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Monday, September 1, 2014

The leaning Little League field of Elysian Park

Cracks near Little League snack bar

The playing fields of the Northeast Los Angeles Little League are set atop a hillside in Elysian Park with sweeping views of the city. But part of those fields, built on a landfill, have been sinking for several years now, causing the ground underneath the league snack bar and one of the two fields to lean, crack and sag, according to  L.A. Times columnist Steve Lopez. How bad is it?  Lopez explains:

In the snack bar, adult volunteer Melody Nightingale’s left foot was at a decidedly lower elevation than her right foot as she served burgers and dogs fresh off a hot grill. “I’m beginning to lean this way permanently from working in here so long,” said Nightingale.

The concrete-block building is safe for now but will eventually have to be demolished, according to a spokeswoman for Councilman Ed Reyes.

A temporary snack bar and restroom will have to set up until funds could be found for a permanent replacement.  Lopez suggested the Dodgers, located down the hill from the little league fields, might want to help fund the repairs. The team, however, remains noncommittal.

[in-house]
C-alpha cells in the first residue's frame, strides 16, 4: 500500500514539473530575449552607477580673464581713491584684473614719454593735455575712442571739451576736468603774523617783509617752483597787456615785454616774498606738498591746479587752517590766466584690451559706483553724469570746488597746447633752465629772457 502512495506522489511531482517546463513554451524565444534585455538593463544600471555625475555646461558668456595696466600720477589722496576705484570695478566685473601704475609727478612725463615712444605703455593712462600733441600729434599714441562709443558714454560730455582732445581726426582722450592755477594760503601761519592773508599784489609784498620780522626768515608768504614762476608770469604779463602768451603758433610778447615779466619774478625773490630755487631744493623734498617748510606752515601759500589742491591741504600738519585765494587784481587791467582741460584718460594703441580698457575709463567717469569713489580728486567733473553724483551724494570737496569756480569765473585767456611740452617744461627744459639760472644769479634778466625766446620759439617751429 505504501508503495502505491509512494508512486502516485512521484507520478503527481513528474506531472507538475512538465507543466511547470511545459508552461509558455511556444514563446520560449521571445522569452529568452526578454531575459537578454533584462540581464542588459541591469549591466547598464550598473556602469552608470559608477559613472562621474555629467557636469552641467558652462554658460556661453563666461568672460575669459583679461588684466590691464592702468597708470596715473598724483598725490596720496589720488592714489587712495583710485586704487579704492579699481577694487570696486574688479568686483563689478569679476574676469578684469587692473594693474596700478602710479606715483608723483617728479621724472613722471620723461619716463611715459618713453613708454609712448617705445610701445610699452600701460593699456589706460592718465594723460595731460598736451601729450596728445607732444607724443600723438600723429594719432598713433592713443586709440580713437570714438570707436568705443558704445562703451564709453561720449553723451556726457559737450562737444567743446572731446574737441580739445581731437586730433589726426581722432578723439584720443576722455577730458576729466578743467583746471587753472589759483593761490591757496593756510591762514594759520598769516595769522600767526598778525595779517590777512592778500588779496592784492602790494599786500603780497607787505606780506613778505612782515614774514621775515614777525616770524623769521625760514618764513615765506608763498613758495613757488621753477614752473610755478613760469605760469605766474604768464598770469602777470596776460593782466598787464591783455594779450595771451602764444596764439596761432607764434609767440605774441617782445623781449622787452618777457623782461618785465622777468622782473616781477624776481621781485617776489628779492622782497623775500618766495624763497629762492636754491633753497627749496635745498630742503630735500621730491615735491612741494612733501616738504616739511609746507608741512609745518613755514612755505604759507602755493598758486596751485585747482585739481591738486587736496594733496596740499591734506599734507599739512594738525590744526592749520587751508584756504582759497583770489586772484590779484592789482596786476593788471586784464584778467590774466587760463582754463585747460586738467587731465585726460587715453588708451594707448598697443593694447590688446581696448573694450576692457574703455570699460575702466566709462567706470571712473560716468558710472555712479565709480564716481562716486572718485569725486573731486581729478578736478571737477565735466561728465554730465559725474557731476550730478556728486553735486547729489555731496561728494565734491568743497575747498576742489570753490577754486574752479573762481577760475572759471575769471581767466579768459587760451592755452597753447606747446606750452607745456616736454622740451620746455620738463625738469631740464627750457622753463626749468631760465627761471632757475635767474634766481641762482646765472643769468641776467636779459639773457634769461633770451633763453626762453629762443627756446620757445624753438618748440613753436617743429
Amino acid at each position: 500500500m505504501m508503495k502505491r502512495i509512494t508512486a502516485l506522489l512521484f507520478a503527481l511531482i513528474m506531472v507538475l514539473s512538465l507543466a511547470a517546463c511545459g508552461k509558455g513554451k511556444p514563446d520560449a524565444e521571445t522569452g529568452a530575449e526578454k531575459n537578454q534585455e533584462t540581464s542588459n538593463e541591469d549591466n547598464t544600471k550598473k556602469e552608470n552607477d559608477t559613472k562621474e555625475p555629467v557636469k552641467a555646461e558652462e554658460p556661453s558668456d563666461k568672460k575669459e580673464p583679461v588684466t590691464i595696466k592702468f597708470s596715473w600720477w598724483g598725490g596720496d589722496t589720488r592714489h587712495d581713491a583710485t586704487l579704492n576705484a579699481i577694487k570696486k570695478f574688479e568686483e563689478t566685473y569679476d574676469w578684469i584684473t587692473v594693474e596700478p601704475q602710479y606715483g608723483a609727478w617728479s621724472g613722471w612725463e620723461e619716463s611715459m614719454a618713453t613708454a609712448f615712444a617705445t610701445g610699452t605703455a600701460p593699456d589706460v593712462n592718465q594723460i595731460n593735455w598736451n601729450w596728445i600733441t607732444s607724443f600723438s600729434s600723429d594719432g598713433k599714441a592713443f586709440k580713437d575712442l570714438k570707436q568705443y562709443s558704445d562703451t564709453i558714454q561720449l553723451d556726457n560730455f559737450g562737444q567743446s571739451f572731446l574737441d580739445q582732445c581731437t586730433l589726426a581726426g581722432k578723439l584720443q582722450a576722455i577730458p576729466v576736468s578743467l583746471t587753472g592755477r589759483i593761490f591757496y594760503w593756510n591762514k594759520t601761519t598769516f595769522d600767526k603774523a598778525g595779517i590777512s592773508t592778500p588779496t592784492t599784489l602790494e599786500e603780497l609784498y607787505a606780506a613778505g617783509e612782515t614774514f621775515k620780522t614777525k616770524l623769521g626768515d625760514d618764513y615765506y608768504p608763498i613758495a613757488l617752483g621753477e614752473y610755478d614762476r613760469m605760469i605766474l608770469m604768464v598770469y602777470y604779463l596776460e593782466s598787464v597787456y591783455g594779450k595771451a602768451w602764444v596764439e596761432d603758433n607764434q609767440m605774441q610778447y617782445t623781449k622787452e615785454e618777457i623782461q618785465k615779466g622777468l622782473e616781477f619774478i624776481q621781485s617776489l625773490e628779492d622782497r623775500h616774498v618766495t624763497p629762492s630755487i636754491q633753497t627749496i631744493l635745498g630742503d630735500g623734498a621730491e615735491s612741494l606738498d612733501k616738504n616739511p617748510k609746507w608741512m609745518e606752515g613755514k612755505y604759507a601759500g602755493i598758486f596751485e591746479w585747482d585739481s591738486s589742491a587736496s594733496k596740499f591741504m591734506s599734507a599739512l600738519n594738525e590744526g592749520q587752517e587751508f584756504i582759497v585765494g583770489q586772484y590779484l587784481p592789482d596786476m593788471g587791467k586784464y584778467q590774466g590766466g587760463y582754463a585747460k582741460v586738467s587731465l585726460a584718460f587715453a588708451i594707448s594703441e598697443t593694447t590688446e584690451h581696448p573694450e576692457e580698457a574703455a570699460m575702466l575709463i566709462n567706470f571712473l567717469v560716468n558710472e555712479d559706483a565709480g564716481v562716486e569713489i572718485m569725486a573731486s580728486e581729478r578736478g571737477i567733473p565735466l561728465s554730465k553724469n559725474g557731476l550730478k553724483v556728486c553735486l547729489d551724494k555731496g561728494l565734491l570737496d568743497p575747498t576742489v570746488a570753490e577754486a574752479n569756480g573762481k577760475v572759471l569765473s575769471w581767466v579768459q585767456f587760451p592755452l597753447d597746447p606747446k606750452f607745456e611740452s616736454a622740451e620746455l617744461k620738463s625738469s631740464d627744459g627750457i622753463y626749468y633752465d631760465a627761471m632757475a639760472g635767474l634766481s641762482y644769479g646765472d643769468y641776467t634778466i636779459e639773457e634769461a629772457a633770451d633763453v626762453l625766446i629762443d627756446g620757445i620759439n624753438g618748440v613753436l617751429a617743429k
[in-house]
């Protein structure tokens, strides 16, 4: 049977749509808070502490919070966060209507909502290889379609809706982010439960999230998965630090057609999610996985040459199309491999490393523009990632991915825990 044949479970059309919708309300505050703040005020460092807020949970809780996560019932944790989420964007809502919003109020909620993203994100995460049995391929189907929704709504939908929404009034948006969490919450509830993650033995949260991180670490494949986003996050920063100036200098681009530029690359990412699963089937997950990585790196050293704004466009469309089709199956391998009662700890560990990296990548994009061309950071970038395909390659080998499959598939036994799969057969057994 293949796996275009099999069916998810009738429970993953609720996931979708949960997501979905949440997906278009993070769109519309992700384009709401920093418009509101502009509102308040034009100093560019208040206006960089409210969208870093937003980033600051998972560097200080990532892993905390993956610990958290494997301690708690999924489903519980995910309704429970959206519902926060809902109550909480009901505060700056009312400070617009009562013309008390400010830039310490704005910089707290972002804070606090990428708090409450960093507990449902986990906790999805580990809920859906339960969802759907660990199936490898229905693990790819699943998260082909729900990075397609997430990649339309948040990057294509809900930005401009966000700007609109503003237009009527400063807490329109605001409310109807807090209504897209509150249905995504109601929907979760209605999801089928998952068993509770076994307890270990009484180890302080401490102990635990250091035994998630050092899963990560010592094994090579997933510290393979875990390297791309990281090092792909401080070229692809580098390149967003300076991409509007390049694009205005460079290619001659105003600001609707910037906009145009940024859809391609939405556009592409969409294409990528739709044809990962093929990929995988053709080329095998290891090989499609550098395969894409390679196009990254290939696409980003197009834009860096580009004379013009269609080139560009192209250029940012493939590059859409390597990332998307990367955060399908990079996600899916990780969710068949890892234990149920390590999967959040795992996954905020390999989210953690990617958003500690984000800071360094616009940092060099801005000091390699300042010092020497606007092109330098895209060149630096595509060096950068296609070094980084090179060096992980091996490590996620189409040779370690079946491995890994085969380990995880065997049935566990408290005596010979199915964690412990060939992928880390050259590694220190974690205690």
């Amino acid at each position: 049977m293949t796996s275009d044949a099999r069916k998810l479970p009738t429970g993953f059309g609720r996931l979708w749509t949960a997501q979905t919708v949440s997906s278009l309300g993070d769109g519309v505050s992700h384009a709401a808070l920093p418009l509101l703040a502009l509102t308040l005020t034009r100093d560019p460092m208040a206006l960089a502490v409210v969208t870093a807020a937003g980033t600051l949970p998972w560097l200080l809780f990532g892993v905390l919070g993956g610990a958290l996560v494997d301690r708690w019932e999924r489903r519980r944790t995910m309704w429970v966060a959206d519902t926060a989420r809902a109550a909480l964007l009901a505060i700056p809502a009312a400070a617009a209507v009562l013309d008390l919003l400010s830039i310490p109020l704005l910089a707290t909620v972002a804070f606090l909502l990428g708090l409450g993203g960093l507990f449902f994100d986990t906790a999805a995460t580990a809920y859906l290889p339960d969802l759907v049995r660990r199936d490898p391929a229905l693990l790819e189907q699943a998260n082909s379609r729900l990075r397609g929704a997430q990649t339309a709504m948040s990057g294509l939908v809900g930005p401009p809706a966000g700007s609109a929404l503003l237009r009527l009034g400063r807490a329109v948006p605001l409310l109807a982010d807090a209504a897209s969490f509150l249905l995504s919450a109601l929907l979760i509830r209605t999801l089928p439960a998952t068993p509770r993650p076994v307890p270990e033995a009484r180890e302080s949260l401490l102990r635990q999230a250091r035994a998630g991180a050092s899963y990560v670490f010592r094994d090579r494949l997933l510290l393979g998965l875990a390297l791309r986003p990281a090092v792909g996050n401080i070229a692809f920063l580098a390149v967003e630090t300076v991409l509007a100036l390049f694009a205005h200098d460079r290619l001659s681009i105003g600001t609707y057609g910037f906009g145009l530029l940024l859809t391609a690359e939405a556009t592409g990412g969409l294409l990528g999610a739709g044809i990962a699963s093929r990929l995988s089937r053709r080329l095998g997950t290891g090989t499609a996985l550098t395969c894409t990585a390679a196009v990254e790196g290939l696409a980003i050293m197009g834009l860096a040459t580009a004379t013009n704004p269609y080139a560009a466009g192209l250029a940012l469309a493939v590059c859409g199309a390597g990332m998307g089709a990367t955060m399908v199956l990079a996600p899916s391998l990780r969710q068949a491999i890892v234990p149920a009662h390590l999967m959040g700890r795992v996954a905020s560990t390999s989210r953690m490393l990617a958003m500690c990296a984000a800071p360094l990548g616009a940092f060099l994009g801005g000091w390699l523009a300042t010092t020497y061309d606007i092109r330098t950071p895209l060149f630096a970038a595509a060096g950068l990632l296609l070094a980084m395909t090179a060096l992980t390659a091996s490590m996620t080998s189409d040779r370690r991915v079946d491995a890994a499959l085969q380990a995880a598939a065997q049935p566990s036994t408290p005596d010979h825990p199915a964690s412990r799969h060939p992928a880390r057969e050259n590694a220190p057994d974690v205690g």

Leaning columns of Little League snack bar

 

6 comments

  1. Is that common … for fields to be built on top of landfills?

  2. The dodgers don’t have any money, they’re a bit cash strapped at the moment overpaying off Mean Moneybags McCourt

  3. It’s not uncommon. The problem with building on landfills is really the depth of the fill. Even at a certified compaction of 90% you still have 10% left for settlement. So if the landfill is 20 feet deep, you can still expect 2 feet of settlement over the ensuing decades. Now you’ll probably never see that much,but you can see how easily it is for this to happen with even a little bit of a differential.

  4. …after 20 years of being still the landfills are up for public use and that’s what happened here…sadly its now sinking. At the time this was seen as a good use of public/private cooperation with monies from Little League headquaters in Williamsport and land from LA Can you imagine that this was the first Little League in the inner city of Los Angeles. There was much communitiy invovlement. Parent Leaders and their children watered the field daily , they cleaned up the areas daily, cut the lawn, pulled the weeds, prepared the snack bar and like the saying goes, “Build it and they will come” hundreds of neighboring children came to play..it was exciting and a safe place for them as well. The fields were not shared with adult leagues..only children and there were plenty to go around. No good deed goes unpunished :-(

  5. Cat, it doesn’t matter that it is a landfill. Even if the flat area would have been made by using only clean fill dirt, if the depth is sufficient than differential settlement is always a risk.

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